ALM Properties, Inc.
Page printed from: The Recorder
Select 'Print' in your browser menu to print this document.
Viewpoint: PRISM Should Have Us All Concerned
2013-07-12 10:55:51 AM
Polls suggest that many Americans are not that concerned about the National Security Agency's PRISM program. As the government has sought to shroud the program behind promises of foiled plots and pursuit of foreign terrorists, Americans seem to have concluded that the program will not affect them. But while many details about the process are still classified and subject to speculation, one only need to look at the government's interpretation of existing law and regulation to conclude that PRISM can have unintended consequences for your average American. In fact, when combined with already existing legal precedent, PRISM legalizes the use of our private lives against us.
According to James Clapper, the director of National Intelligence, the program's legal justification is based on an interpretation of §702 of the Foreign Intelligence Surveillance Act. That law is designed to facilitate the acquisition of foreign intelligence information concerning non-Americans, and as the NSA recently announced, cannot be used to intentionally target any U.S. citizen. But as a number of lawmakers with classified knowledge of the subject have confirmed, this characterization is misleadingly incomplete (http://goo.gl/kXNVU).
While §702 of FISA, and the FISA generally, does not actually provide any direct justification for the surveillance of electronic communications of Americans, Americans' communications have been monitored already under a view that the broader goal of the surveillance is directed at terrorists abroad. This reading of an already overbroad statute allows for government surveillance of individuals deemed suspect and anyone they are connected to, no matter how indirectly, whether they are American or not — all without the standard requirements of a warrant and all under a classified veil of secrecy (http://goo.gl/IGrqN).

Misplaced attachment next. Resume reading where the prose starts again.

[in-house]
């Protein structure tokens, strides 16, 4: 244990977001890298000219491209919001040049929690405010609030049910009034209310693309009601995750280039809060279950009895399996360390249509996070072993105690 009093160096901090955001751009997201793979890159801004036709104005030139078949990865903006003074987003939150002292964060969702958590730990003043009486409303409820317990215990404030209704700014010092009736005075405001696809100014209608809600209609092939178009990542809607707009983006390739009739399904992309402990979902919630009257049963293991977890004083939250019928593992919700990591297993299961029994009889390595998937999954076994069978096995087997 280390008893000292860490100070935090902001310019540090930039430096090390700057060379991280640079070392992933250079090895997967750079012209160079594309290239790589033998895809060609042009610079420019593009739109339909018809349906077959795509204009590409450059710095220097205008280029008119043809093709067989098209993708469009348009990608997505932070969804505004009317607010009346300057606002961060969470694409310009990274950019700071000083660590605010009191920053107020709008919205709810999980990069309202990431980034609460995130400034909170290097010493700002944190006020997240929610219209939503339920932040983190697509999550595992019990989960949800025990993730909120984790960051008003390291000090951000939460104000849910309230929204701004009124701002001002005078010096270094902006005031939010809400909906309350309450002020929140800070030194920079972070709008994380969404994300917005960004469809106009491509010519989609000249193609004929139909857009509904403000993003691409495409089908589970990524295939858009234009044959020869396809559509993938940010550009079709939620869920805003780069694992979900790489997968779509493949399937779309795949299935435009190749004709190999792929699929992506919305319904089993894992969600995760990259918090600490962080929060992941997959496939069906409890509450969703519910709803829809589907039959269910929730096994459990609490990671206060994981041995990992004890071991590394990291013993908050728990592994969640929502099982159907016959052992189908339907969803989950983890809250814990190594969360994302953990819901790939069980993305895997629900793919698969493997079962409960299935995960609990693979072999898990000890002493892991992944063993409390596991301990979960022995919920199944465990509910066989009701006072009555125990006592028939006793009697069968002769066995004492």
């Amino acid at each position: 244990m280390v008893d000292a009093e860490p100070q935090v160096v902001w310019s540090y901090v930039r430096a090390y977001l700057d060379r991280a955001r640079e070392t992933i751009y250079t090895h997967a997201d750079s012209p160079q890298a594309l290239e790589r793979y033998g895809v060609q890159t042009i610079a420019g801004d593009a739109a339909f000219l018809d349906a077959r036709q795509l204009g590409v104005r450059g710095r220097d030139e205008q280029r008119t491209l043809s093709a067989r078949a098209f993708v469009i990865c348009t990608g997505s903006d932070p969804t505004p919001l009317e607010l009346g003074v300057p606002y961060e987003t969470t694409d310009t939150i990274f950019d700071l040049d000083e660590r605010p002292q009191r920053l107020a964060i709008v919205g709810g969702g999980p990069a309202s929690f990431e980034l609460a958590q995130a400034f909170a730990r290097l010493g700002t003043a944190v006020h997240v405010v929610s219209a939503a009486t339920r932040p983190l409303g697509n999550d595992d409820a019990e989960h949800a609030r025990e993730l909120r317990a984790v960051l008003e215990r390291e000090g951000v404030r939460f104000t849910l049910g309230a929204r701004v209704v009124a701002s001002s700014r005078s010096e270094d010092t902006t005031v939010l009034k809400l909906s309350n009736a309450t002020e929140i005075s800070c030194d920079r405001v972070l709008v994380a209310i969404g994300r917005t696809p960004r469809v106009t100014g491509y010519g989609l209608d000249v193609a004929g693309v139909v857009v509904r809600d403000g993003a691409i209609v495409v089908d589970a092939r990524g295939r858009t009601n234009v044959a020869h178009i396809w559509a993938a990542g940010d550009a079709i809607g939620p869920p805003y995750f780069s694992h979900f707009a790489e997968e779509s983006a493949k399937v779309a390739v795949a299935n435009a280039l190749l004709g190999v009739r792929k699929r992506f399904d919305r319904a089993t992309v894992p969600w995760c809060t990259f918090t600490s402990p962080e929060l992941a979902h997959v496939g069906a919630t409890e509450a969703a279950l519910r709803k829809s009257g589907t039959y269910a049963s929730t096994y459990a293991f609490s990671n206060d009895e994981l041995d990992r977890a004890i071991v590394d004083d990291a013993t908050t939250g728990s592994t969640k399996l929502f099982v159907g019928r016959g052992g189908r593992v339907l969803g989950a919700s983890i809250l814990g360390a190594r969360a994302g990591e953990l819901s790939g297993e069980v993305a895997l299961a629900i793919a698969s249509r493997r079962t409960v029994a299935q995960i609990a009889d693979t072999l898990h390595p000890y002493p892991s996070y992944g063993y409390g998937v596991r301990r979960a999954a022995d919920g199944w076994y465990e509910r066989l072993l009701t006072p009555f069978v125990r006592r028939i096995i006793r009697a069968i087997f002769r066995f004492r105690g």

Many Americans may nevertheless be taking the view that if they have done nothing wrong, they have no reason to be concerned. This is an overly simplistic view on the reach of the PRISM program, and one that relies on trust in the discretion of law enforcement agencies in lieu of constitutional protection. Regardless of the stated intentions of the government to use private data in relation to terrorism only, there is no constitutional or legal requirement that this be the case. Unlike when a hacker or foreign government obtains information illegally, any information obtained by PRISM can ultimately be used against the individual in question with impunity in a court of law.
The Fourth Amendment is designed to protect against the illegal search and seizure of evidence, and a number of Supreme Court cases have sought to decide what is fair in a law enforcement agency's search for evidence. But the existing and well-established doctrine of "plain view" in the American legal system serves to make the PRISM program far more dangerous than most Americans are likely envisioning today. This doctrine allows, rather logically, a law enforcement officer to seize evidence that is found in plain view during a lawful observation. In the Supreme Court case of Washington v. Chrisman, the court held an officer who was legally in someone's dorm room and saw a roommate's marijuana in plain view could confiscate it and use it against the roommate as evidence (i.e., to press charges, as a tool in plea bargaining, to obtain more information against a third party, etc.).